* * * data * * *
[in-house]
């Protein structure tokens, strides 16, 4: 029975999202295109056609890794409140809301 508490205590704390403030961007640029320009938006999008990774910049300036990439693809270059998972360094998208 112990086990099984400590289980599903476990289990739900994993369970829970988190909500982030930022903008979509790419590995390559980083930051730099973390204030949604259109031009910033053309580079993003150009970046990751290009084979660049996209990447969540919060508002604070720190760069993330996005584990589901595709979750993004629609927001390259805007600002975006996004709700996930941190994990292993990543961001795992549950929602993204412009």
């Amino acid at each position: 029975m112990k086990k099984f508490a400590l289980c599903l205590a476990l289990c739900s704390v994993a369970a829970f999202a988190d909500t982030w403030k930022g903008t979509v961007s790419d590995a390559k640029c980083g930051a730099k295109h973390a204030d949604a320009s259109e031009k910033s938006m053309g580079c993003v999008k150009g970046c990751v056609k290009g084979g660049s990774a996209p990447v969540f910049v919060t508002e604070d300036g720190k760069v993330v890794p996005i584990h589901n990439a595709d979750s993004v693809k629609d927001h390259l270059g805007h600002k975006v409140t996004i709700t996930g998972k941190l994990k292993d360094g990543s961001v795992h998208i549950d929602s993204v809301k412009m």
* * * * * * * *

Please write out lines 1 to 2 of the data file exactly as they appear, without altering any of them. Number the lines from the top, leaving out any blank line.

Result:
[in-house]
């Protein structure tokens, strides 16, 4: 029975999202295109056609890794409140809301 508490205590704390403030961007640029320009938006999008990774910049300036990439693809270059998972360094998208 112990086990099984400590289980599903476990289990739900994993369970829970988190909500982030930022903008979509790419590995390559980083930051730099973390204030949604259109031009910033053309580079993003150009970046990751290009084979660049996209990447969540919060508002604070720190760069993330996005584990589901595709979750993004629609927001390259805007600002975006996004709700996930941190994990292993990543961001795992549950929602993204412009």